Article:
The light was flashing, giving two flashes in quick succession every 0.5 minute. The fog signal gave 3 blasts, low, low, high is quick succession every 1.5 minutes. The building contractor was John Adams & Co of Glasgow. The optical apparatus was made by Chance Brothers and the lantern, parapet and revolving machine were made by Messrs Dove & Co.
The fog signal machinery which cost £2,790 was made by Campbell Gas Engine Co. The lighthouse named Killantringan came into operation on 1 October 1900 and the light at Portpartick was discontinued. The name Killantringan is derived from Ringan, or Ninian's Cill of Cell. The Fog signal was discontinued in 1987.
It was not to be long before this light proved its worth. On 26 November 1900, the Principal Lightkeeper noticed a fishing boat in distress and fired a rocket to summon the lifeboat from Portpatrick, which took the crew off and towed the boat into the harbour. There have been many incidents since then; the most recent being 26 February 1982 when the 800 ton container vessel "Craigantlet" bound from Belfast to Liverpool ran aground on the rocks in Port-a-Maggie Bay, just below the lighthouse.
The Principal Lightkeeper was the first person to raise the alarm. The crew was airlifted to safety by a Sea King from 819 Squadron at HMS Gannet, Prestwick. Because of the nature of her cargo, several containers were marked with hazard code numbers as they contained dangerous chemicals. Due to the danger of breaking up and spillage, the area was considered unsafe. An emergency unmanned light was in use during the 6.5 weeks.
Some trouble was recently experienced with the roller bearing system and a new system of light was installed at Killantringan -a gearless pedestal with sealed beam lamp arrays. The gearless pedestal used a low-voltage rotary mechanism which suited a wide range of power supplies, and the lamp units were light, which produced a good beam for a very low power input, and being sealed in a vacuum it did not deteriorate or tarnish. But the main advantage of the system was that it is almost fully automatic: the lightkeeper visited the lightroom hourly until 10pm, and then did not have to go near it until extinguishing time next morning, unless summoned by the alarm bell. The lamps are mass produced and so economical, and the apparatus convenient to install and maintain; and the cleaning of the lighthouse is much easier, with no lenses to polish and no machinery to oil. The sealed beam lamp arrays look rather like rows of car headlights. The Light was automated in 1988.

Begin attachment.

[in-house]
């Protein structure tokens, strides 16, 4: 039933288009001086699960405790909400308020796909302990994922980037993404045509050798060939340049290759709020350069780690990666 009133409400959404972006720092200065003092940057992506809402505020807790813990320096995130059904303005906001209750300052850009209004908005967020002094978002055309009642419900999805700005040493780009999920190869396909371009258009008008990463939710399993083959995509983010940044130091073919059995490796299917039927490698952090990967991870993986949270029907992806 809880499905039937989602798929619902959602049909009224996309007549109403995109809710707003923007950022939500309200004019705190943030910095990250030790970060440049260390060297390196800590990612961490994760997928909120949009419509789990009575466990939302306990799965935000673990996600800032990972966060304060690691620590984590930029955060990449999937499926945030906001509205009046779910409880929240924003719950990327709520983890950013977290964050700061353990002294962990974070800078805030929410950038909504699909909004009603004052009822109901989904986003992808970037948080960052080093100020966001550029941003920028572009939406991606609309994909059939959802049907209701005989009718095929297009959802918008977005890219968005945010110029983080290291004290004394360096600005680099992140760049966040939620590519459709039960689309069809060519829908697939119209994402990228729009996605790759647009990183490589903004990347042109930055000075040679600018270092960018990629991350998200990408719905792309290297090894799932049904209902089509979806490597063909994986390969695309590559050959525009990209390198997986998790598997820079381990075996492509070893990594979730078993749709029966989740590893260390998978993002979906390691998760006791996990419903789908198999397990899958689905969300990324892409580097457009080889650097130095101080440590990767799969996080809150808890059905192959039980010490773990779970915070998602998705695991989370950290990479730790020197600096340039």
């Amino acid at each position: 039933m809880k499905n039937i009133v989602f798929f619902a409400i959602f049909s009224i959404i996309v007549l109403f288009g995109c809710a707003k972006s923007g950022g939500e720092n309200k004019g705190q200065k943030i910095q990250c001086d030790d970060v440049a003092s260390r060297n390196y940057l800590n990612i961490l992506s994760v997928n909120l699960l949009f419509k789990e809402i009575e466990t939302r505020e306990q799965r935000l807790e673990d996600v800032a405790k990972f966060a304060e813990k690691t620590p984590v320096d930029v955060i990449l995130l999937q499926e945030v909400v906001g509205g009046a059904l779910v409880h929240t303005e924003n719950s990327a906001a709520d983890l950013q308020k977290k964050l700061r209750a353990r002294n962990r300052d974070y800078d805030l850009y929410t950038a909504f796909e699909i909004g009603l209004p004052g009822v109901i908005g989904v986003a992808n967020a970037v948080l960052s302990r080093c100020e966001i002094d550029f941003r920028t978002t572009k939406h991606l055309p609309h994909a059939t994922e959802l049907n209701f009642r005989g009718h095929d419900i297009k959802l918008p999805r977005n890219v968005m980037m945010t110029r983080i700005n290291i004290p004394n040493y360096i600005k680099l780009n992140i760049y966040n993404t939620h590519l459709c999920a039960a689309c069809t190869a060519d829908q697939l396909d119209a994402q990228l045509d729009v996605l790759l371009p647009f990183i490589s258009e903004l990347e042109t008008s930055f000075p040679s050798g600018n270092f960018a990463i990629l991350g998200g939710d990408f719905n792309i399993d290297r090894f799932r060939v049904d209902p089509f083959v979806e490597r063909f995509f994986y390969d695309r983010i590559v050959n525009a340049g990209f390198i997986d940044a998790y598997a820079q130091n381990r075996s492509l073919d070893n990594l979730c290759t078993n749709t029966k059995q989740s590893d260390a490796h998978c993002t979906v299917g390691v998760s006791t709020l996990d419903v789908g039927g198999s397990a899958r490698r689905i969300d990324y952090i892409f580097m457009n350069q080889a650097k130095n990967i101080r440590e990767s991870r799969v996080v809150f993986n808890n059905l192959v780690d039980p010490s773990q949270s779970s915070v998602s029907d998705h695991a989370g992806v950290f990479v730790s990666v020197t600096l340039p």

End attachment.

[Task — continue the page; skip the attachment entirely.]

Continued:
In January 2005, the three General Lighthouse Authorities (GLAs) of the UK and Ireland issued a consultation document following a joint review of Aids to Navigation of the coasts of the United Kingdom and Ireland. The Review addressed the current and future requirements of national and international vesselping and those of Mariners. Each Aid to Navigation - light, buoy or beacon - was studied in isolation, as well as in relation to the other Aids to Navigation in its vicinity. As a result of this review it was agreed to discontinue the light at Killantringan, which only served as 'waypoint'. Killantringan Lighthouse was therefore permanently discontinued with effect from 11 July 2007.
|Engineer||David Alan Stevenson (1854-1938)|
|Lat, Lon||54°51.710' N, 05°08.818' W|
|Established||1 October 1900|
|Character||Flashing(2) White every 15 secs.|
|Range||46.3 km / 25 nM|
|Tower||22 meters, 63 steps to top of the tower|
|Elevation||49 meters above sealevel|
|Fog horn||3 blasts, low, low, high in quick|
|succession every 90 secs.|
|Status||Discontinued 11 July 2007|
|Remarks||Candle power 480.000 cd.|
|Cat.B listed - nr: 16758 - 20/07/1972|